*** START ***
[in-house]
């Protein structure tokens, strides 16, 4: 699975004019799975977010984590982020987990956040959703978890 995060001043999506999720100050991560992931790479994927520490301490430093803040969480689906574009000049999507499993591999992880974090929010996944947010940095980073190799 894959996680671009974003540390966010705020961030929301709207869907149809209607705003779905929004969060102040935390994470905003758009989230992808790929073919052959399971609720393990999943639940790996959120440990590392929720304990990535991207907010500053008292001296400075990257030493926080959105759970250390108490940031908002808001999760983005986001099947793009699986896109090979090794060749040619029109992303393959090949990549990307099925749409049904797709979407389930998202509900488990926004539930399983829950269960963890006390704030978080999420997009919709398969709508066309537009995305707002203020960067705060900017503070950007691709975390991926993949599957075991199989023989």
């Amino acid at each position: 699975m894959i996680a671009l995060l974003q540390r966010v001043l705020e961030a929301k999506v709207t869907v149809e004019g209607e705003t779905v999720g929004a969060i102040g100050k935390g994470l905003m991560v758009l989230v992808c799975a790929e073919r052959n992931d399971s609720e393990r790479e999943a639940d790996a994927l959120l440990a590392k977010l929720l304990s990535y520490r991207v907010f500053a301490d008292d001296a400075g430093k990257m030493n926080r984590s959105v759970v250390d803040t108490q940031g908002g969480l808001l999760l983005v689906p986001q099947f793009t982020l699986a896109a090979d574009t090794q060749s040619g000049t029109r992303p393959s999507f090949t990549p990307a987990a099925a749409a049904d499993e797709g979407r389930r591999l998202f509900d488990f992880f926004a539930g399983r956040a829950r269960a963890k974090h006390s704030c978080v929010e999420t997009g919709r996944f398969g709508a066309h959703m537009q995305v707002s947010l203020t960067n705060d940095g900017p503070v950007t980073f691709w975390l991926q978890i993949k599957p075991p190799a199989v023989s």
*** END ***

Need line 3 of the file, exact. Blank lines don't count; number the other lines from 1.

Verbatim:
């Amino acid at each position: 699975m894959i996680a671009l995060l974003q540390r966010v001043l705020e961030a929301k999506v709207t869907v149809e004019g209607e705003t779905v999720g929004a969060i102040g100050k935390g994470l905003m991560v758009l989230v992808c799975a790929e073919r052959n992931d399971s609720e393990r790479e999943a639940d790996a994927l959120l440990a590392k977010l929720l304990s990535y520490r991207v907010f500053a301490d008292d001296a400075g430093k990257m030493n926080r984590s959105v759970v250390d803040t108490q940031g908002g969480l808001l999760l983005v689906p986001q099947f793009t982020l699986a896109a090979d574009t090794q060749s040619g000049t029109r992303p393959s999507f090949t990549p990307a987990a099925a749409a049904d499993e797709g979407r389930r591999l998202f509900d488990f992880f926004a539930g399983r956040a829950r269960a963890k974090h006390s704030c978080v929010e999420t997009g919709r996944f398969g709508a066309h959703m537009q995305v707002s947010l203020t960067n705060d940095g900017p503070v950007t980073f691709w975390l991926q978890i993949k599957p075991p190799a199989v023989s």